A STUDENT fashion show has raised a record-breaking £150,000 for an organisation shedding light on the environmental and human impact of the fast-fashion industry.

About 2,800 people attended the Durham University Charity Fashion Show (DUCFS) in aid of the Environmental Justice Foundation.

The event brought together sustainable designers such as George Clarke, Christopher Raeburn and Larissa von Planta.

The spectacle was a visual extravaganza highlighting “unsustainable consumer habits” and calling for a shift in attitudes, and renewed activism, to protect the planet and its people.

The show’s theme, #pullthethread, urged people to be accountable for their consumer choices.

Fashion show president Pippa Tatton-Brown said: “It’s not just about the show and the money raised.

“An event like this allows us to encourage activism among the student population to bring about a tangible change of attitudes.”

“If we can inspire more people to question how they consume, and translate that into action, then we have achieved our goal.”

The DUCFS team ran a series of fundraising events in the lead up to the show itself. These included a ‘clothes swap’ and a Festival of Sustainability in Durham Cathedral. featuring talks by Steve Trent of the Environmental Justice Foundation, Lucinda Chambers of Colville, Julie Hill of WRAP UK, and a panel discussion on the future of sustainable fashion with four industry leaders.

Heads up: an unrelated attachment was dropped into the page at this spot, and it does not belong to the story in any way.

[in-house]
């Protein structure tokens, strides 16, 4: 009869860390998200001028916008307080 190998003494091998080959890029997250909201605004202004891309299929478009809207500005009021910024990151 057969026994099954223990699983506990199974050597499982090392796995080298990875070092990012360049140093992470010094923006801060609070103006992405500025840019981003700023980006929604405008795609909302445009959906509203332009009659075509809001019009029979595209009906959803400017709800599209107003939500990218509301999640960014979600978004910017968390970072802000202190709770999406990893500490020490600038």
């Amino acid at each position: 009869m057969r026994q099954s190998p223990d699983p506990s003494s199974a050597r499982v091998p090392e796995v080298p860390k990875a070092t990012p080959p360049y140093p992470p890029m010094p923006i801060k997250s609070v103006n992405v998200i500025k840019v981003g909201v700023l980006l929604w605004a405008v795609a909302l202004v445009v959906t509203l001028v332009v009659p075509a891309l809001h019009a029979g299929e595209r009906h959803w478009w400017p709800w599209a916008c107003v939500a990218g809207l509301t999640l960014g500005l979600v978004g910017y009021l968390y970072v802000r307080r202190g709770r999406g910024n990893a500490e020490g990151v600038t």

Hetty Hodgson, vice-president of operations, said: “Our year-long campaign has resulted in more discussion and debate in Durham about sustainability, and it is motivating to see people thinking more consciously about what they buy and wear.

“The record-breaking figure we have raised to support the Environmental Justice Foundation is testament to that.”

Livia Firth, creative director of sustainability consultancy Eco-Age, praised the student-led initiative.

She called on more people to “embrace the movement for sustainable fashion”.